Earlier today we reported that Google's latest Pixels had some low audio quality when recording videos, but that isn't the only issue to have appeared since the pair of phones launched. There are also widespread reports that the Pixel 3 XL's two stereo front-facing speakers have drastically different volumes. According to a statement made by Google on Reddit, this profound difference in sound balance is intentional.

It's hard to call that stereo.

Reports of the behavior are widespread, so much so that it seems to be a universal hardware problem. The issue manifests as an audible difference in volume between the top and bottom/left and right front-facing speakers resulting in imbalanced stereo output. For some perspective, Google's Nexus 6P was well-known for having the same behavior manifest as a latent defect, and there are reports that the OG Razer Phone has the same issue. Some have claimed last year's Pixel 2 and 2 XL had a similar problem, but it was much less pronounced. Reaching further back, the Nexus 6 may have had its own balance issues, and even the iPhone and Galaxy S9 — which combine the earpiece with a bottom-firing speaker for stereo audio — suffer some degree of imbalanced audio.

We reached out to Google for comment on this story, and were directed to a response by the official Google account PixelCommunity to a relevant post on /r/GooglePixel, which is included just below:

Hi all, This is by design. We specially designed speakers that allow for louder sound (40% louder than last year) and better low frequency response.  We use new amplifier technology with advanced speaker protection algorithms to push these speakers harder and really get every last bit of performance out of them. We also worked closely with the expert tuning of a Grammy-award winning music producer to enhance the audio in a way that plays to the strengths of the hardware system.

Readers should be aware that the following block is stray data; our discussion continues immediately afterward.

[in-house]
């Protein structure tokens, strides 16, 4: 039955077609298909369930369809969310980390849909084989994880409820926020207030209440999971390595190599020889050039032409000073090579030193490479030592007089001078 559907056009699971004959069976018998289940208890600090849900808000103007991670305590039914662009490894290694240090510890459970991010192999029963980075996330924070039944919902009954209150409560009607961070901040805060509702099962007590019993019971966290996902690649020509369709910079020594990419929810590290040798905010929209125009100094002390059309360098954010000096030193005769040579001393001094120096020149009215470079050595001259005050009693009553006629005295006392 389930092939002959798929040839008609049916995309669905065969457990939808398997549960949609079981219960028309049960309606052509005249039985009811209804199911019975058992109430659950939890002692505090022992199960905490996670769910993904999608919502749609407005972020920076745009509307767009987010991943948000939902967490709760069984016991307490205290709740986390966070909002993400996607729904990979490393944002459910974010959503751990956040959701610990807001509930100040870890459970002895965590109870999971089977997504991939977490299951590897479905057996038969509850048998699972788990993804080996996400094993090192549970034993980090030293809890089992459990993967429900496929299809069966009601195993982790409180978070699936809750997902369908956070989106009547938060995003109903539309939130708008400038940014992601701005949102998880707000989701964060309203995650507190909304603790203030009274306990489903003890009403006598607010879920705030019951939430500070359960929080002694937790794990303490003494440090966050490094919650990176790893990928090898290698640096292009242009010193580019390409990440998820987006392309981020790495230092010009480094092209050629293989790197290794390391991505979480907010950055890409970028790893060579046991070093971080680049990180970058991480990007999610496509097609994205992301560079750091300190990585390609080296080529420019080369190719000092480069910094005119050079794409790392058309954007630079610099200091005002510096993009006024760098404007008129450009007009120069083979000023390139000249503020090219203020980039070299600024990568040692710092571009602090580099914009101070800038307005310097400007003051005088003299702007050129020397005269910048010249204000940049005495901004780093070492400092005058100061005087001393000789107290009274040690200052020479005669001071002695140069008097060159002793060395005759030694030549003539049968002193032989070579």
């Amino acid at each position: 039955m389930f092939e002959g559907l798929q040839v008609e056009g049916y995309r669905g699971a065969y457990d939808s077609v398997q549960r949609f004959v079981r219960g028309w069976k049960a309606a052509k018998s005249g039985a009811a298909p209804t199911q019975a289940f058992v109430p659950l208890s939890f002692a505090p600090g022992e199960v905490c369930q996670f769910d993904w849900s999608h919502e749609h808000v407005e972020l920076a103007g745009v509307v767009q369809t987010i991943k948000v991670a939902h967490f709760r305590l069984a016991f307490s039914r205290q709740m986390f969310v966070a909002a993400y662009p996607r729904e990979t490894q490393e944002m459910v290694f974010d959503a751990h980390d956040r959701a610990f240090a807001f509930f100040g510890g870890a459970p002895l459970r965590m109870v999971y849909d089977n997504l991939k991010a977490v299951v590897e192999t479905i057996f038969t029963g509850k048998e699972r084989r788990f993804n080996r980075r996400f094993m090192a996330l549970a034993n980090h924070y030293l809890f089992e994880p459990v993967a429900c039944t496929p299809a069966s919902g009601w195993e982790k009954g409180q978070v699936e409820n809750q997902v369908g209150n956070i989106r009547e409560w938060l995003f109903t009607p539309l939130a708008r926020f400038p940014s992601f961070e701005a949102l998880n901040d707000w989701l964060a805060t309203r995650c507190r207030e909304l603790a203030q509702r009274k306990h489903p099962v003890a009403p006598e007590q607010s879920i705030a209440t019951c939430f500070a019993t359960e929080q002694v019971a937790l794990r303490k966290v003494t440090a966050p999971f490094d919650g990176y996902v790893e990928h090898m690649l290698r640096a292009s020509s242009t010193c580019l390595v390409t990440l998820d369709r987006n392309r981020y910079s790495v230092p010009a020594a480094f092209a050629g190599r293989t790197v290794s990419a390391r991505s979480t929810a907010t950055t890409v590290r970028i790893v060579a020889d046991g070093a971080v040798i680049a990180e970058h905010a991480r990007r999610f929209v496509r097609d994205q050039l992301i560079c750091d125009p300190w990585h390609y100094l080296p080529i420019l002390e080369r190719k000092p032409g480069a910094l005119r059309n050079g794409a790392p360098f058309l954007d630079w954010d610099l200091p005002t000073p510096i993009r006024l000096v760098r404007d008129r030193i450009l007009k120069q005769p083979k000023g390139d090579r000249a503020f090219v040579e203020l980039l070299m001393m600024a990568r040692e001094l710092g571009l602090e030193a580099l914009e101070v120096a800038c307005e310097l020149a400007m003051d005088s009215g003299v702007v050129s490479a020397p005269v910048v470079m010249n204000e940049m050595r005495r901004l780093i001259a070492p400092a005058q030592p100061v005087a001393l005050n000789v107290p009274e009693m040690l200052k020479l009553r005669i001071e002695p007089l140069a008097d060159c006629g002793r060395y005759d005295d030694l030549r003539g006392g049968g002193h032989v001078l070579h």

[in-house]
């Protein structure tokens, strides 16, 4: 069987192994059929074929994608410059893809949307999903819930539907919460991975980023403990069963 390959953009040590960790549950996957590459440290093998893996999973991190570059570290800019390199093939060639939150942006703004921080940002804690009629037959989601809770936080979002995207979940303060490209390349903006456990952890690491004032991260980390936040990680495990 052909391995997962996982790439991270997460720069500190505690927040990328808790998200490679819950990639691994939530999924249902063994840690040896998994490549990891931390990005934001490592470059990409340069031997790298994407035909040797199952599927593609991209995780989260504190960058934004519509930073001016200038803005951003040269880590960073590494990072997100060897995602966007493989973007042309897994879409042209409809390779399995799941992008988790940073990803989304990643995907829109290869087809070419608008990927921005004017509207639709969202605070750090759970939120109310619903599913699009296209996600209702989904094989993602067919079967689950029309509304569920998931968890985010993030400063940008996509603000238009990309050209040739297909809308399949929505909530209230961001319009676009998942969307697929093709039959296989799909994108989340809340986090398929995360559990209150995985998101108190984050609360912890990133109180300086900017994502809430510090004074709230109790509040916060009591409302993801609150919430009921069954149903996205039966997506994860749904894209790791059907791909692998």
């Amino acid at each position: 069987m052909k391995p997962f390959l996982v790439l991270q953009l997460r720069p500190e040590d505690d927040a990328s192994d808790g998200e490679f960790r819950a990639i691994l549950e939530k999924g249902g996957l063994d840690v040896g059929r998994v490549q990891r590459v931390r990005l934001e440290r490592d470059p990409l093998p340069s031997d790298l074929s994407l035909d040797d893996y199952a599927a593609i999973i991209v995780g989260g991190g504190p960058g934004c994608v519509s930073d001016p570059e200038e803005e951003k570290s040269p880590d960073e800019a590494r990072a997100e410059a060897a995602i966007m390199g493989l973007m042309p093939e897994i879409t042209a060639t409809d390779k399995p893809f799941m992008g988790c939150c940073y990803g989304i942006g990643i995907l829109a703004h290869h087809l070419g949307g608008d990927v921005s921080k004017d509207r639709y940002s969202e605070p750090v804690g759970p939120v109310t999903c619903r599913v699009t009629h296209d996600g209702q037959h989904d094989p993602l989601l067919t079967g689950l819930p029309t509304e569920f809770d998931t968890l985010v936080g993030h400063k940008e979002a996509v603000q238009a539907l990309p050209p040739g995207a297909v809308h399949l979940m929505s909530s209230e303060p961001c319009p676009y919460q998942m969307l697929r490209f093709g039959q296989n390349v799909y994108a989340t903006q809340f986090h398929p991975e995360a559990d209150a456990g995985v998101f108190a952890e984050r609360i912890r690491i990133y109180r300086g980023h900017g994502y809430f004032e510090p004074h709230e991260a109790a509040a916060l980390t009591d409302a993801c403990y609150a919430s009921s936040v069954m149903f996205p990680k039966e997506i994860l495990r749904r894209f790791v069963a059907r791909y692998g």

Google's comment directly states that this imbalanced audio output was "by design," and therefore a conscious decision, perhaps something like Xiaomi's Mi Max 2, which tunes the bottom speaker for bass. What makes that explanation strange is that the smaller Pixel 3 doesn't have the same problem. In our tests, the Pixel 3 also has slightly imbalanced audio, it's nothing compared to the difference between speakers on the Pixel 3 XL.

Obviously, there's going to be a difference in available space between the top and bottom bezels given the Pixel 3 Xl's sizable notch and cameras. This difference in volume could easily be explained by differently sized drivers. Teardowns don't seem to have focused on the subject, but the driver on the bottom appears to be quite chunky, while the enclosure for the top speaker is a good deal smaller.

Still, it's unfortunate that the stereo front-facing speakers on the Pixel 3 XL have such a drastic difference in volume. If their output couldn't be balanced, the purpose for having both the phone's speakers be front-facing seems to have been lost. Two-channel stereo sound isn't really that useful if the two speakers don't sound similar, and if Google wanted to do a dual-driver setup with each tuned to different frequencies, the compromises made in design to offer a stereo-optimized experience could be a bit pointless.